In 1956, after spending 5 years as the Golden Gloves champion in the 135 pound weight division in Vermont, Uncle Ronnie was finally given the chance he so long dreamed of – he was approached by a professional manager, John DeJohn of Syracuse New York, who also represented the World Welterweight Champion of the time, Carmen Basilio. DeJohn lined up a professional debut fight for Uncle Ronnie, in Rochester New York, and began training him for his first
pro bout. It was a promising debut fight, Uncle Ronnie scored a knockout in the first round.
Uncle Ronnie came home after his debut pro bout to train for the next fight, scheduled to be held in New York City, where he had previously fought in the Golden Glove finals, in two weeks time. But unfortunately, that fight was never to take place.
On December 16, 1956, Stanley Henry, of Milton Vermont was working near the old Williston sandpit when he came across a car with two young people inside. As he got closer to the vehicle, parked in what was considered a local “lover’s lane spot”, he noticed that the couple seemed to be quite still. As he moved even closer, he suspected that the young couple were dead. He quickly summoned the state police, who verified that the couple were indeed, deceased, and they identified the bodies as those of Ronnie Begins and Thelma McSweeny Tomsic.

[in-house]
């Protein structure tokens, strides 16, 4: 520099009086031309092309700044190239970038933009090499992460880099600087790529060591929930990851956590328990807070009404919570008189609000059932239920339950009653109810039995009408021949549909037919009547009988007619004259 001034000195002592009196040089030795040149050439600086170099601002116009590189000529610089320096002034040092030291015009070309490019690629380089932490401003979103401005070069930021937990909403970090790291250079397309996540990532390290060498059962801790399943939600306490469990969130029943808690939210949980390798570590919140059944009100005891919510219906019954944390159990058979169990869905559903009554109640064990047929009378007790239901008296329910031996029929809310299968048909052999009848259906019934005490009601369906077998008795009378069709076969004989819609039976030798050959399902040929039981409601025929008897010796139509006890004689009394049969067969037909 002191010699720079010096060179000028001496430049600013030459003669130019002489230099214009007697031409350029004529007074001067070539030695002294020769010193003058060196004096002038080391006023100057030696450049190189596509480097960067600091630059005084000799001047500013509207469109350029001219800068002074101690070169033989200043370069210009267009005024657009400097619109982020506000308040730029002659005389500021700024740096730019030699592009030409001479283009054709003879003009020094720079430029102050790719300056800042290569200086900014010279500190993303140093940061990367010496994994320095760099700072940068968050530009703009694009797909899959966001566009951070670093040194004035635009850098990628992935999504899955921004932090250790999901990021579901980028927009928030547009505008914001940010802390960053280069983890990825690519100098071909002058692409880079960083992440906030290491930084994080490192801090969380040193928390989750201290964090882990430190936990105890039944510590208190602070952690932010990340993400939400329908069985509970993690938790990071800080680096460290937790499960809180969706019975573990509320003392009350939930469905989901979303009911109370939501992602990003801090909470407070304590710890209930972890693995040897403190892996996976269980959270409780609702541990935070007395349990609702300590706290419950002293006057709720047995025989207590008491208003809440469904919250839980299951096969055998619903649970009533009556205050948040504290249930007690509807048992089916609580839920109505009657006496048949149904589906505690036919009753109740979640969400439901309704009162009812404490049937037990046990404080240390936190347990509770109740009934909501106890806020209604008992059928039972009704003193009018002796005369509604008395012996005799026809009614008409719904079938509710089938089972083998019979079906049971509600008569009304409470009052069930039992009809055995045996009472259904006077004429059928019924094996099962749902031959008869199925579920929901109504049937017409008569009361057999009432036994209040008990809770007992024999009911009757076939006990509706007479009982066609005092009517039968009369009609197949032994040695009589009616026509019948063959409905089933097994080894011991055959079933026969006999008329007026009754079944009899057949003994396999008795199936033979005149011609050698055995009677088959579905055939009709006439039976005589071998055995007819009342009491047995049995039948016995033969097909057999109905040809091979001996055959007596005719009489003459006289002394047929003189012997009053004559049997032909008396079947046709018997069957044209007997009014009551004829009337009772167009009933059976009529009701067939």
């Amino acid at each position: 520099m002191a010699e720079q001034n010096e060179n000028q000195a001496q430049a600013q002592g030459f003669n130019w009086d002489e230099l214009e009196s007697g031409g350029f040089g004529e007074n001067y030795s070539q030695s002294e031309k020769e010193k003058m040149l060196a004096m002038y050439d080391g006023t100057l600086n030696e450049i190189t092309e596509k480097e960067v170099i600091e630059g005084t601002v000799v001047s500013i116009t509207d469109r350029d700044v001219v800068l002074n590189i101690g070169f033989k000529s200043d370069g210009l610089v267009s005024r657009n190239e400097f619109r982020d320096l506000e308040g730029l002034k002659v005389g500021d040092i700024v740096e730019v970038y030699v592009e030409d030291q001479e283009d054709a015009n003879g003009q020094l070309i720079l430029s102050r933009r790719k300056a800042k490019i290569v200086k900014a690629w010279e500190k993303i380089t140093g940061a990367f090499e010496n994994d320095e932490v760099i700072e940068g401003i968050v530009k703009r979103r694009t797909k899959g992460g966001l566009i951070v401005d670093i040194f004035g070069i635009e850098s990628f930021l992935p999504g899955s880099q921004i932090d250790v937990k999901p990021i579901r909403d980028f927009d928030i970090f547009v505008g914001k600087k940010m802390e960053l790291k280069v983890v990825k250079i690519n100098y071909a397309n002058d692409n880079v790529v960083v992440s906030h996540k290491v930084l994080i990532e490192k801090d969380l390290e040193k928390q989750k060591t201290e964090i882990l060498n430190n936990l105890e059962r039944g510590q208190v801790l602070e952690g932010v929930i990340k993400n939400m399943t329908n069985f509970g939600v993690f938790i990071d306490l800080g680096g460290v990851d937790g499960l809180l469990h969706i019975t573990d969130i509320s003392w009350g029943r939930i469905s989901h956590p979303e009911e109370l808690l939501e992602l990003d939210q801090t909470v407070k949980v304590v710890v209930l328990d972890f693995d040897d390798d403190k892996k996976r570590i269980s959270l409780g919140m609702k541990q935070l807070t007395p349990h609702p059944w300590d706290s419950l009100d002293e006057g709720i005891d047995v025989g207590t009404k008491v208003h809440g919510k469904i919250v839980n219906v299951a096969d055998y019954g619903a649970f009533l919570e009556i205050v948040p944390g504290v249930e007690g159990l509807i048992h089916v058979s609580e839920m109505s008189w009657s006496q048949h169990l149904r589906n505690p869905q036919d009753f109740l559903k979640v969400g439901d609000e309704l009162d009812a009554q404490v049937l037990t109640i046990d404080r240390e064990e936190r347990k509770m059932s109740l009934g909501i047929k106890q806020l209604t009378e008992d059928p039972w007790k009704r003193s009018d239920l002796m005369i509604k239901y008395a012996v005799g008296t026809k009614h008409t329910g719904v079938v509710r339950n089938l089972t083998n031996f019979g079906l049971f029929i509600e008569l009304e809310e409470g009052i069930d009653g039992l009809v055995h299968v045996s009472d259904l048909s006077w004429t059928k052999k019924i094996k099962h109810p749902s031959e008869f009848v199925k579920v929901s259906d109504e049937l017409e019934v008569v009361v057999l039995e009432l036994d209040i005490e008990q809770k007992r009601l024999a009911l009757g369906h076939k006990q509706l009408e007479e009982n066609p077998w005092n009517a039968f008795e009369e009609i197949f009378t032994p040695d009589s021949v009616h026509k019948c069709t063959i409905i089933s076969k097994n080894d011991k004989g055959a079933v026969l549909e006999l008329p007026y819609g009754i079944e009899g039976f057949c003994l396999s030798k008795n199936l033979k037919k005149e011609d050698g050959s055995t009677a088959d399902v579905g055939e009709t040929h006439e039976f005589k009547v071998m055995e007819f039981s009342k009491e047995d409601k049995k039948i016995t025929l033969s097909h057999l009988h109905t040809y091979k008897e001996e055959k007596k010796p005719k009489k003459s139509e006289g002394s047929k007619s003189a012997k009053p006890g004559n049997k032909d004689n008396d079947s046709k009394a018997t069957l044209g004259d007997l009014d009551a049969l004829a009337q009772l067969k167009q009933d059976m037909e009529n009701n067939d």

An initial investigation opined that the couple probably were, indeed, enjoying a surreptitious tryst in the popular area, since Uncle Ronnie, who was just 21 years old, was by this time engaged to his longtime girlfriend Alice Hall, and the young woman with him at the time of his death, although only 17, was married herself and had an infant son. To ward off the cold December air, they left the car running and the windows rolled up tightly, and were quickly overcome by the noxious fumes that built up inside the car.
The whole state of Vermont was stunned by the tragic deaths. After the announcement the entire sports section of the Burlington Free Press was devoted to the life and career of Uncle Ronnie, and included full page pictures, retrospectives of his five year Champion Career, and headlines that trumpeted the fact that in his entire Golden Gloves career he lost only one bout and was never knocked off of his feet.
Uncle Ronnie’s funeral was of a kind rarely seen in Vermont – the Immaculate Conception Church in Williston was overflowing and hundreds of people had to wait in the parking lot during the service, as the Church could not hold all the mourners. The funeral home saw the same outpouring, and extended the visiting hours to include the next day to accommodate all the people who were not able to be admitted the first day.
In January, as the Golden Gloves season again got underway, William Loeb, publisher of The News and director of the Burlington Daily News Fund, which sponsored the Golden Gloves in Vermont, announced the creation of a special Memorial Trophy that would be given each year to the outstanding boxer of the season, The Ronnie Begins Memorial Trophy.
Although my Uncle Ronnie died long before I was even born, I do feel I know him. The family still adores this young man who filled his life with triumphs and joys, laughter and such promise. And if you mention his name in Vermont, there are still people who will remember his glory days as the most promising young boxer ever to come out of the Green Mountains, the young, handsome heartbreaker who entered the amateur spectacle six times at Memorial Auditorium and in front of a capacity crowd emerged as champion five.